8. Symonds' Livery Stables
9. King's Head Yard 
10. No. 65 Holywell Street
11. St. Helen's Passage 
12. Mac1aren's Gymnasium
13. Rose Lane School 
14. Groom's Lodgings (James Burden)

(Philip Webb's home was just off this plan, north of Magdalen Street on
the east side of Se. Giles's).

Where Janey used to live by Margaret Fleming,The first Kelmscott Lecture, WILFRID SCAWEN BLUNT AND THE MORRISES, by Peter Faulkner

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Sunday, October 7, 2012

A Master of Moonlight: John Atkinson Grimshaw (1836-1893)

J.A. Grimshaw

“The work of Atkinson Grimshaw is valuable and unique in several respects. He made a great popular success out of that amalgam of Pre-Raphaelite sentiment, nature and industry that dominated the culture of northern England in the later nineteenth century. His work is our only visual equivalent to the great epics of industrial change’ (David Bromfield, Atkinson Grimshaw 1836-1893), exhibition catalogue, 1979-80 edition, p. 5.

Liverpool Quay by Moonlight, 1887

A Painter’s Dream

The docks at Greenock, in the west of Scoltand, on the River Clyde was the subject of several compositions that J.A. Grimshaw painted and was a favorite location for depicting his night scenes. The industrial cities of Britain and their commercial growth became the source of immense inspiration for Grimshaw, as he celebrated the age of industry, commerce and conspicuous wealth. His use of a carriage, as in Liverpool Quay by Moonlight, 1887, is another characteristic element in Grimshaw’s works acting as an aide to the viewer’s perspective along the orderly straight streets or the lonesome servant girl making her way home. 

 Grimshaw’s dock scenes were almost always depicted at night or with a fading light. In Liverpool Quay by Moonlight, the glow of the moon casts its hazy light coming in from above the painting. By setting the scene under this faded light, Grimshaw was able to show off his skill at depicting the effects of light; here we see the glow from the shop fronts as it literally bounces off the wet cobblestones outside. Grimshaw’s fascination with depicting night scenes follows an allure to painting moonlight scenes during the Romantic era.

 Caspar David Friedrich's Two Men Contemplating the Moon, (1819)

It should be mentioned that Caspar David Friedrich (1774-1840), who painted Two Men Contemplating the Moon (1819), is perhaps one of the most well-known painters of this theme. The moon presented a magical and fantastical subject matter and was a source of great inspiration across the arts. For instance, Frederic Chopin composed Nocturne for Piano (1827-460) and Ludwig van Beethoven’s  Moonlight Sonata (1801).  However, one of the most notable painters of moonlight scenes, or ‘nocturnes’, was James Abbot McNeil Whistler, Grimshaw’s contemporary.  As a matter of fact, Grimshaw befriended Whistler whilst in London and it is believed that they possibly shared a studio, Whistler apparently described Grimshaw as an inventor of ‘nocturnes’ saying, ‘I considered myself  the inventor of nocturnes until I saw Grimmy’s moonlight picture.’   

In his paintings of the docks, Grimshaw simultaneously created an image of a poetic and mysterious Victorian Britain, a testimonial snapshot of a great industrial age. His interest in photography also plays a part in this mystical vision, as does his Pre-Raphaelite precision that can be seen in his detailing.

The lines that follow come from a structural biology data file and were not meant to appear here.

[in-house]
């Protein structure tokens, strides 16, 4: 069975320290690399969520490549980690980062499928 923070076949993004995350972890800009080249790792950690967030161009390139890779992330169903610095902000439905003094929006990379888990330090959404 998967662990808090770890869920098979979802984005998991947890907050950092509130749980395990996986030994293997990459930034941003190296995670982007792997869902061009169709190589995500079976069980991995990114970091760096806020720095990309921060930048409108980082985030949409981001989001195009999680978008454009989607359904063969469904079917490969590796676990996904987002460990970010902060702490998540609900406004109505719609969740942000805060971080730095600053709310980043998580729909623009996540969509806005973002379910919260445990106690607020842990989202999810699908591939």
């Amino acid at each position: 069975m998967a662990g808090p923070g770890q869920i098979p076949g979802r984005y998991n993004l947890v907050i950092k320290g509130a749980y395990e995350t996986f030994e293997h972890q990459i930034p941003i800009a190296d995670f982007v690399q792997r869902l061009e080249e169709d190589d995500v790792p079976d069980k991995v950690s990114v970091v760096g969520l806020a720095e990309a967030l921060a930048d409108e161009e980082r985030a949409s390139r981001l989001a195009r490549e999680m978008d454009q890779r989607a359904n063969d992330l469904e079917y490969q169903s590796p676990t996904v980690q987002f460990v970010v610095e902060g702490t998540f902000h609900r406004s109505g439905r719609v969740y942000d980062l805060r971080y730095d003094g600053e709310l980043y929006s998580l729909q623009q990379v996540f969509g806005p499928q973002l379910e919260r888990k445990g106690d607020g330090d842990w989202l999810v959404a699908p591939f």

Born in Leeds, in 1836, Grimshaw was the son of a policeman. His parents were strict Baptists and his mother strongly disapproved of his interest in paining and on one occasion she destroyed all his paints. He began working as a clerk for the Great Northern Railway in 1848 in their Leeds office but began to concentrate on painting full-time in 1861. Being a self-taught artist, his early influence is attributed to a contemporary Leeds artist of the Pre-Raphaelite style, John William Inchbold (a friend of John Ruskins). The city also had several art galleries so Grimshaw was able to see the work of Holman Hunt, Henry Wallis, and William Powell Frith. The technique and realism of Pre-Raphaelite style, as well as the intensity and role of color, would also play a part in his later landscapes.  As with the Pre-Raphaelites, he would also draw on contemporary poetry and literature to inspire his work, especially Alfred Lord Tennyson (The Lotus Eaters, The Lady of Shalott and Ode on the death of the Duke of Wellington). 

  Knostrop Hall

John Atkinson Grimshaw with daughter Elaine outside front gateway of Knostrop Hall 

Grimshaw soon became popular in Leeds, selling his work through a couple of small galleries and picture dealers. His growing popularity, particularly with art collectors in the northern urban centers, encouraged him to paint the industrial ports and harbors of Liverpool, Hull, Scarborough, Whitby and Glasgow. By the 1870s, he was at his most successful and had rented Knostrop Hall, a 17th century manor house in Leeds.  Old Hall remained the Grimshaw family main home, for he and his wife Frances Theodosia Hubbard Grimshaw (1835-1917), for the next 23 years. She gave birth to fifteen children but only six reached adulthood; all of whom were named after Tennyson’s poems or historical figures i.e. Elaine and Lancelot.  John Atkinson Grimshaw died at Knostrop Hall on October 13, 1893. It was demolished in 1960.  He used its interiors as a backdrop and painted a series of fashionably dressed women in the style of James Tissot and collaborated with the dealer William Agnew to buy and sell his works in London. 

John Atkinson Grimshaw also painted Knostrop Hall in to his paintings usually as a backdrop home in the foreground or off to the side of a hilltop. Some of my favorites are: 

  Evening Knostrop Hall, 1870
  Knostrop Hall Early Morning, 1870

Some of his nostalgic night scenes include: Nightfall Down the Thames (1880), The Thames by Moonlight (1884). It is even harder to believe that John Atkinson Grimshaw only exhibited five works in total at the Royal Academy, between 1874 and 1886.

 The Thames by Moonlight with Southwark Bridge, 1884

   Nightfall down The Thames, 1880


Atkinson Grimshaw by Alexander Robertson, Phaidon Press Ltd;  1996


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A book review of The Ghost Ship by Kate Mosse

New York Times  bestselling author Kate Mosse returns with  The Ghost Ship , a sweeping historical epic of adventure on the high seas. The B...